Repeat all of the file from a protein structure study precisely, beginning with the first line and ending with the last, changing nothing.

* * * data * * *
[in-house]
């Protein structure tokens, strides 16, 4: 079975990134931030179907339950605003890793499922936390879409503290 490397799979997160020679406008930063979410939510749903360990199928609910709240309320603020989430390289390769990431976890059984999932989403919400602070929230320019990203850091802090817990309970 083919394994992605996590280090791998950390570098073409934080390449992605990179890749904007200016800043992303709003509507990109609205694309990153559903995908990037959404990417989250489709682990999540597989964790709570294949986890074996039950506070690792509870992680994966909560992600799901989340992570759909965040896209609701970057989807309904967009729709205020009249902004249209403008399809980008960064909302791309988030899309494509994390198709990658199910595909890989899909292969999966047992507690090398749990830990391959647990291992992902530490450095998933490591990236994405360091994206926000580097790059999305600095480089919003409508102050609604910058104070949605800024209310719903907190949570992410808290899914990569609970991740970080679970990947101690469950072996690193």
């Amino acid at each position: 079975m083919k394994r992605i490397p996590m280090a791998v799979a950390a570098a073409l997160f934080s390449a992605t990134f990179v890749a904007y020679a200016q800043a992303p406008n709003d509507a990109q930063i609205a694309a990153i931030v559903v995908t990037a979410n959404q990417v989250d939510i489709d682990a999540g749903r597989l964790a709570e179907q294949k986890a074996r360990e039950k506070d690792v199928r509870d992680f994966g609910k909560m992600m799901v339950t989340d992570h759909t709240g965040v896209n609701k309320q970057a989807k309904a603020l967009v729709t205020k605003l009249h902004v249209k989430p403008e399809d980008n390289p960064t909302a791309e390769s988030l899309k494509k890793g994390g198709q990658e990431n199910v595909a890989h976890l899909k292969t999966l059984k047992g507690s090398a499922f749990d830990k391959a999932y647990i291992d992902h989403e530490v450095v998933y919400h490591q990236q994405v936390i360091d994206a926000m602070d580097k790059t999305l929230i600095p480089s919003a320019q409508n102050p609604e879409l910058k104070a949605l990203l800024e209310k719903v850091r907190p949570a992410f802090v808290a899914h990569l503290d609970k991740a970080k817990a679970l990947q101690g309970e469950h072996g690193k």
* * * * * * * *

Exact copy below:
[in-house]
């Protein structure tokens, strides 16, 4: 079975990134931030179907339950605003890793499922936390879409503290 490397799979997160020679406008930063979410939510749903360990199928609910709240309320603020989430390289390769990431976890059984999932989403919400602070929230320019990203850091802090817990309970 083919394994992605996590280090791998950390570098073409934080390449992605990179890749904007200016800043992303709003509507990109609205694309990153559903995908990037959404990417989250489709682990999540597989964790709570294949986890074996039950506070690792509870992680994966909560992600799901989340992570759909965040896209609701970057989807309904967009729709205020009249902004249209403008399809980008960064909302791309988030899309494509994390198709990658199910595909890989899909292969999966047992507690090398749990830990391959647990291992992902530490450095998933490591990236994405360091994206926000580097790059999305600095480089919003409508102050609604910058104070949605800024209310719903907190949570992410808290899914990569609970991740970080679970990947101690469950072996690193």
């Amino acid at each position: 079975m083919k394994r992605i490397p996590m280090a791998v799979a950390a570098a073409l997160f934080s390449a992605t990134f990179v890749a904007y020679a200016q800043a992303p406008n709003d509507a990109q930063i609205a694309a990153i931030v559903v995908t990037a979410n959404q990417v989250d939510i489709d682990a999540g749903r597989l964790a709570e179907q294949k986890a074996r360990e039950k506070d690792v199928r509870d992680f994966g609910k909560m992600m799901v339950t989340d992570h759909t709240g965040v896209n609701k309320q970057a989807k309904a603020l967009v729709t205020k605003l009249h902004v249209k989430p403008e399809d980008n390289p960064t909302a791309e390769s988030l899309k494509k890793g994390g198709q990658e990431n199910v595909a890989h976890l899909k292969t999966l059984k047992g507690s090398a499922f749990d830990k391959a999932y647990i291992d992902h989403e530490v450095v998933y919400h490591q990236q994405v936390i360091d994206a926000m602070d580097k790059t999305l929230i600095p480089s919003a320019q409508n102050p609604e879409l910058k104070a949605l990203l800024e209310k719903v850091r907190p949570a992410f802090v808290a899914h990569l503290d609970k991740a970080k817990a679970l990947q101690g309970e469950h072996g690193k």